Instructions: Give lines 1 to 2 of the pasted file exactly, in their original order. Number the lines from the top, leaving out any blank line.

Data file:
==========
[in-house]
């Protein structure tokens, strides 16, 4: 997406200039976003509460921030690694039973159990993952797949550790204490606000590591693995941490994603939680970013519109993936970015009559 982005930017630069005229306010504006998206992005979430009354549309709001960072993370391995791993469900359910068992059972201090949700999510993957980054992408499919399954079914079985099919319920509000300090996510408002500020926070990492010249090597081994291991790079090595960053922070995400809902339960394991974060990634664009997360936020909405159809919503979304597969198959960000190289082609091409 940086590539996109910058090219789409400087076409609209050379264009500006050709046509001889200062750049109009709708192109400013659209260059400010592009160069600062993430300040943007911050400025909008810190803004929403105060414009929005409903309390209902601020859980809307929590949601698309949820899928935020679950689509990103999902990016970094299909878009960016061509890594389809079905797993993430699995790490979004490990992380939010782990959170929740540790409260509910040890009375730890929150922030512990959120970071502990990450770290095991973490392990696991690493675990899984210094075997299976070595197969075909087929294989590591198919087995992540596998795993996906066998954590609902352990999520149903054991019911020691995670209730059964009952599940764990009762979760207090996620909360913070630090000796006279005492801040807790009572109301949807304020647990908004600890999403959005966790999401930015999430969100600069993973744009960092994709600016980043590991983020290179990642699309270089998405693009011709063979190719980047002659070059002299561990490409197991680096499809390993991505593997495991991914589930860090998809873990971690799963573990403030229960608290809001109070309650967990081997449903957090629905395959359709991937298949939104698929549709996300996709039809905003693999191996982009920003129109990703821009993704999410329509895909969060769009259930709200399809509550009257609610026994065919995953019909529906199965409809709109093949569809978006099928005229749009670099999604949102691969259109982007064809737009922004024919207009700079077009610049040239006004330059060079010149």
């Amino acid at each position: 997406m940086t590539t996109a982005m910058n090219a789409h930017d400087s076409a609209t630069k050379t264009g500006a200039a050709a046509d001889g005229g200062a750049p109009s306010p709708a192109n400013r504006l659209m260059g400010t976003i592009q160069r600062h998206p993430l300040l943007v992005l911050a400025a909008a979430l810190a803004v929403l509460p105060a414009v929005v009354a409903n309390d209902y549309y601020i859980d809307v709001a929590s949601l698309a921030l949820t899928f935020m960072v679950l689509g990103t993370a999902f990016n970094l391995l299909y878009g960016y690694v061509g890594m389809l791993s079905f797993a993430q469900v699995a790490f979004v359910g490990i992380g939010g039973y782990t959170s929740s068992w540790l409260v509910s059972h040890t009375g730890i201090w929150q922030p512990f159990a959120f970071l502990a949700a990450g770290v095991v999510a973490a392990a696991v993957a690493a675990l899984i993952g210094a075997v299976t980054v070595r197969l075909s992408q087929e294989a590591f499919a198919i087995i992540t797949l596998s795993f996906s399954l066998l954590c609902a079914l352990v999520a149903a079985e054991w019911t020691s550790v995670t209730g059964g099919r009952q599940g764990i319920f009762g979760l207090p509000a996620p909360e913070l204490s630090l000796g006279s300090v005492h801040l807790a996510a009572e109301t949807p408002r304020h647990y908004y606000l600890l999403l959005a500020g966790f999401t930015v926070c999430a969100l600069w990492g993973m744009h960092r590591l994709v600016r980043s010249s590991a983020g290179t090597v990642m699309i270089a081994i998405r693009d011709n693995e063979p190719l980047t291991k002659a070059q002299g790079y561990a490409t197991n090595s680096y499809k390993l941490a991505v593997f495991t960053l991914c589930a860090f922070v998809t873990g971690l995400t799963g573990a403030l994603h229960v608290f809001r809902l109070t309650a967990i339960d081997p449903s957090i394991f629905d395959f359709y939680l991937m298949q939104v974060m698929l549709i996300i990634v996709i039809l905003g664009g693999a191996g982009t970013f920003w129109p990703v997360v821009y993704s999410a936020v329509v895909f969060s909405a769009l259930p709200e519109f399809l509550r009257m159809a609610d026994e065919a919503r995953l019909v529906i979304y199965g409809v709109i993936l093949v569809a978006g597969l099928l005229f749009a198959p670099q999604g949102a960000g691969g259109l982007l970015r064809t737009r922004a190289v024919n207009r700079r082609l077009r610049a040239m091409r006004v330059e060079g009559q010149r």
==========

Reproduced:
[in-house]
């Protein structure tokens, strides 16, 4: 997406200039976003509460921030690694039973159990993952797949550790204490606000590591693995941490994603939680970013519109993936970015009559 982005930017630069005229306010504006998206992005979430009354549309709001960072993370391995791993469900359910068992059972201090949700999510993957980054992408499919399954079914079985099919319920509000300090996510408002500020926070990492010249090597081994291991790079090595960053922070995400809902339960394991974060990634664009997360936020909405159809919503979304597969198959960000190289082609091409 940086590539996109910058090219789409400087076409609209050379264009500006050709046509001889200062750049109009709708192109400013659209260059400010592009160069600062993430300040943007911050400025909008810190803004929403105060414009929005409903309390209902601020859980809307929590949601698309949820899928935020679950689509990103999902990016970094299909878009960016061509890594389809079905797993993430699995790490979004490990992380939010782990959170929740540790409260509910040890009375730890929150922030512990959120970071502990990450770290095991973490392990696991690493675990899984210094075997299976070595197969075909087929294989590591198919087995992540596998795993996906066998954590609902352990999520149903054991019911020691995670209730059964009952599940764990009762979760207090996620909360913070630090000796006279005492801040807790009572109301949807304020647990908004600890999403959005966790999401930015999430969100600069993973744009960092994709600016980043590991983020290179990642699309270089998405693009011709063979190719980047002659070059002299561990490409197991680096499809390993991505593997495991991914589930860090998809873990971690799963573990403030229960608290809001109070309650967990081997449903957090629905395959359709991937298949939104698929549709996300996709039809905003693999191996982009920003129109990703821009993704999410329509895909969060769009259930709200399809509550009257609610026994065919995953019909529906199965409809709109093949569809978006099928005229749009670099999604949102691969259109982007064809737009922004024919207009700079077009610049040239006004330059060079010149």